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The verb is derived from Middle English sethen, seeth (to boil, seethe; to cook; etc.) [and other forms],[1] from Old English sēoþan (to boil, seethe; to cook; etc.), from Proto-Germanic *seuþaną (to boil, seethe), from Proto-Indo-European *h₂sewt-, *h₂sew-, *h₂sut- (to move about, roil, seethe).[2]

The noun is derived from the verb.[3]



seethe (third-person singular simple present seethes, present participle seething, simple past and past participle seethed)

  1. (intransitive)
    1. Of a liquid or other substance, or a container holding it: to be boiled (vigorously); to become boiling hot.
      • 1597, Don Richardo de Medico Campo [pseudonym; Richard Lichfield], The Trimming of Thomas Nashe Gentleman, London: [] [Edward Allde] for Philip Scarlet, →OCLC; republished as J[ohn] P[ayne] C[ollier], editor, The Trimming of Thomas Nashe Gentleman (Miscellaneous Tracts, Temp. Eliz. & Jac. I), [London: s.n.], 1870, →OCLC, page 31:
        [W]hen a pot ſeetheth, if we lade it and moove the liquor up and down, even while it ſeetheth, we ſhall make it quiet.
      • 1887, Madison J[ulius] Cawein, “Aspiration”, in Blooms of the Berry, Lewisville, Ky.: John P. Morton and Company, [], →OCLC, page 17:
        Deep Hell! that seethest in thy simmering pit; / Thy thousand throned horrors shall not vie, / Or ever compass it!
    2. (figurative)
      1. Of a liquid, vapour, etc., or a container holding it: to foam or froth in an agitated manner, as if boiling.
        Synonym: bubble
      2. Of a person: to be in an agitated or angry mental state, often in a way that is not obvious to others.
      3. Of a place: to be filled with many people or things moving about actively; to buzz with activity; also, of people or things: to move about actively in a crowd or group.
        • 2011 February, Kate Kingsley, chapter 30, in Kiss & Break Up (Young, Loaded, and Fabulous), New York, N.Y.: Simon Pulse, Simon & Schuster, →ISBN, page 201:
          Shock Box was the skankiest bar in Hasted, complete with a cheesy jukebox, cheap pints, and a sweaty club in the basement that seethed every weekend with a superhorny boarding-school crowd.
      4. Of a place: to have inhabitants in an angry or disaffected mood; to be in a state of unrest.
  2. (transitive)
    1. (archaic, chiefly passive voice)
      1. To overboil (something) so that it loses its flavour or texture; hence (figurative), to cause (the body, the mind, the spirit, etc.) to become dull through too much alcoholic drink or heat.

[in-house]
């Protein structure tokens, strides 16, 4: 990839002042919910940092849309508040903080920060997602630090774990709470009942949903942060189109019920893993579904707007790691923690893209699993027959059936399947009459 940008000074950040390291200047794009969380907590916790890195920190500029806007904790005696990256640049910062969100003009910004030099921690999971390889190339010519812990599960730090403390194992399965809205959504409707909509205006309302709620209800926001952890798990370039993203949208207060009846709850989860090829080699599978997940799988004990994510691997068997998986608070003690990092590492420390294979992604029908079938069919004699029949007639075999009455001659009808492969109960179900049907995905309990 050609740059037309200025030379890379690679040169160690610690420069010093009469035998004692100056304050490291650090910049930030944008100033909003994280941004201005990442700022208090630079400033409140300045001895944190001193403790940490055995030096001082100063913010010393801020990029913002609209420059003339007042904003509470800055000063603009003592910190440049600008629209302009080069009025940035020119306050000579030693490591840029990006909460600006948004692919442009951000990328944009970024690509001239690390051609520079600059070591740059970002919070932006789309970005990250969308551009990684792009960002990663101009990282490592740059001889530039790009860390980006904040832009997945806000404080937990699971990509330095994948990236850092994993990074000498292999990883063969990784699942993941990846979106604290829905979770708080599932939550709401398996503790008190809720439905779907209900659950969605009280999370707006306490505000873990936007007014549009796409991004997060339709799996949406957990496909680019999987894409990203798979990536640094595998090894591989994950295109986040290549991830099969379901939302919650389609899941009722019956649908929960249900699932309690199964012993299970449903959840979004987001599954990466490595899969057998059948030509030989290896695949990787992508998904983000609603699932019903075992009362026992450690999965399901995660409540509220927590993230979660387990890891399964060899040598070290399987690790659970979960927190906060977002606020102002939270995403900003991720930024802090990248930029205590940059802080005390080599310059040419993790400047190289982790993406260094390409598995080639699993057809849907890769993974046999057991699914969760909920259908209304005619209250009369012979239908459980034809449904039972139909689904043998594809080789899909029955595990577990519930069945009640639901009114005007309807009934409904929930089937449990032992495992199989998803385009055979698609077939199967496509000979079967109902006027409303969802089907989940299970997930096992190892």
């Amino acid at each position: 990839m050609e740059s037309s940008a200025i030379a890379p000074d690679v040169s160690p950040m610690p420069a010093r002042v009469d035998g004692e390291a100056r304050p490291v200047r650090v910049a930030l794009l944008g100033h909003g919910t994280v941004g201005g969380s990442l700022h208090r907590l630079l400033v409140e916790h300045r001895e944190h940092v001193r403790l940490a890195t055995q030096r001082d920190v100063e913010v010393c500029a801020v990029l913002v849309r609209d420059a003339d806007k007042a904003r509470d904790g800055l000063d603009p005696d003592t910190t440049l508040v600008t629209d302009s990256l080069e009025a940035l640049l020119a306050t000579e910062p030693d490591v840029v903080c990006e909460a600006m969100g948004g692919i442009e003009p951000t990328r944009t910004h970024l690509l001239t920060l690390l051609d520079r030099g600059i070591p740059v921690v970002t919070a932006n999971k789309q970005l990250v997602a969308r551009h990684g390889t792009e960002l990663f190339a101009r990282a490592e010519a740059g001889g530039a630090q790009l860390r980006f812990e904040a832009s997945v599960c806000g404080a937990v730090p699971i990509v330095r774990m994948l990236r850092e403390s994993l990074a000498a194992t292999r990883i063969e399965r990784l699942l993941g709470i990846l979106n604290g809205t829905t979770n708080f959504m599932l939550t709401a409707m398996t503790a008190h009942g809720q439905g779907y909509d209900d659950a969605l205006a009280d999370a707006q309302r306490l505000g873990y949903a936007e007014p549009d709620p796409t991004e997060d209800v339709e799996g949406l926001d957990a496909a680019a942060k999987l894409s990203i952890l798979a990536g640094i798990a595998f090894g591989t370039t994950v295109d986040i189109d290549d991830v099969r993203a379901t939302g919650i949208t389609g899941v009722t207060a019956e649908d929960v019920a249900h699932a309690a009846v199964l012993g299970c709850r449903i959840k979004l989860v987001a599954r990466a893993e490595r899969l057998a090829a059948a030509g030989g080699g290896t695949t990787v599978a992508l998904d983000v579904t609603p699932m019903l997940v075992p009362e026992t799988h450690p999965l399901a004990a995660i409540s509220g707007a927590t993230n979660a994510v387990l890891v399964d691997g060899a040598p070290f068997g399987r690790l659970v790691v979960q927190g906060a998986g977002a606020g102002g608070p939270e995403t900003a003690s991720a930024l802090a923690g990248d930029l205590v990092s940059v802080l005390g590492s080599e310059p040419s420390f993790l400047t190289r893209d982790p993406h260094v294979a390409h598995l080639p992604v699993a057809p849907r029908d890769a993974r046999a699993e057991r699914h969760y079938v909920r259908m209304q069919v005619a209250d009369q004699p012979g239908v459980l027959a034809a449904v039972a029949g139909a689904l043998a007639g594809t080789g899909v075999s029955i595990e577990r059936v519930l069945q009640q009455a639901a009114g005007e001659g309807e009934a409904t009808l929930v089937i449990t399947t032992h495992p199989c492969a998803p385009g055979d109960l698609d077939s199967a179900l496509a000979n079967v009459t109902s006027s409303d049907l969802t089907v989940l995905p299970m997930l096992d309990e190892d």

• c. 1592 (date written), Thomas Heywood, The Foure Prentises of London, [], revised edition, London: [] Nicholas Okes, published 1632, →OCLC, signature K, recto:
          Yee come t'encounter vvith a valiant Foe; / [] ſuch as ſhrinke not / To haue their bloods ſod vvith the dog-dayes heate, / Nor to be crudled vvith cold Saturnes Rod: []
        • 1599, [Thomas] Nashe, Nashes Lenten Stuffe, [], London: [] [Thomas Judson and Valentine Simmes] for N[icholas] L[ing] and C[uthbert] B[urby] [], →OCLC, page 45:
          [F]oorthvvith her eyes bred her eye-ſore, the firſt vvhite vvhereon their tranſpiercing arrovves ſtuck, being the breathleſſe corps of Leander: vvith the ſodaine contemplation of this piteous ſpectacle of her loue, ſodden to haddocks meate, her ſorrovve could not chooſe but be indefinite, []
        • 1621, Democritus Junior [pseudonym; Robert Burton], “Mirth and Merry Company Remedies”, in The Anatomy of Melancholy, [], Oxford, Oxfordshire: Printed by John Lichfield and Iames Short, for Henry Cripps, →OCLC, partition 2, section 2, member 6, subsection 4, page 380:
          Floriſhing vvits and men of good parts, good faſhion, good vvorth, baſely proſtitute themſelues to euery rogues company, to take Tobacco, and drinke, to ſing ſcurrile ſongs. [] They drovvn their vvits, ſeeth their braines in ale, []
        • 1813, S[amuel] T[aylor] Coleridge, Remorse. A Tragedy, [], 2nd edition, London: [] W. Pople, [], →OCLC, Act II, scene i, page 25:
          'Tis a poor Ideot Boy, / Who sits in the Sun, and twirls a Bough about, / His weak eyes seeth'd in most unmeaning tears.
      2. To soak (something) in a liquid; to drench, to steep.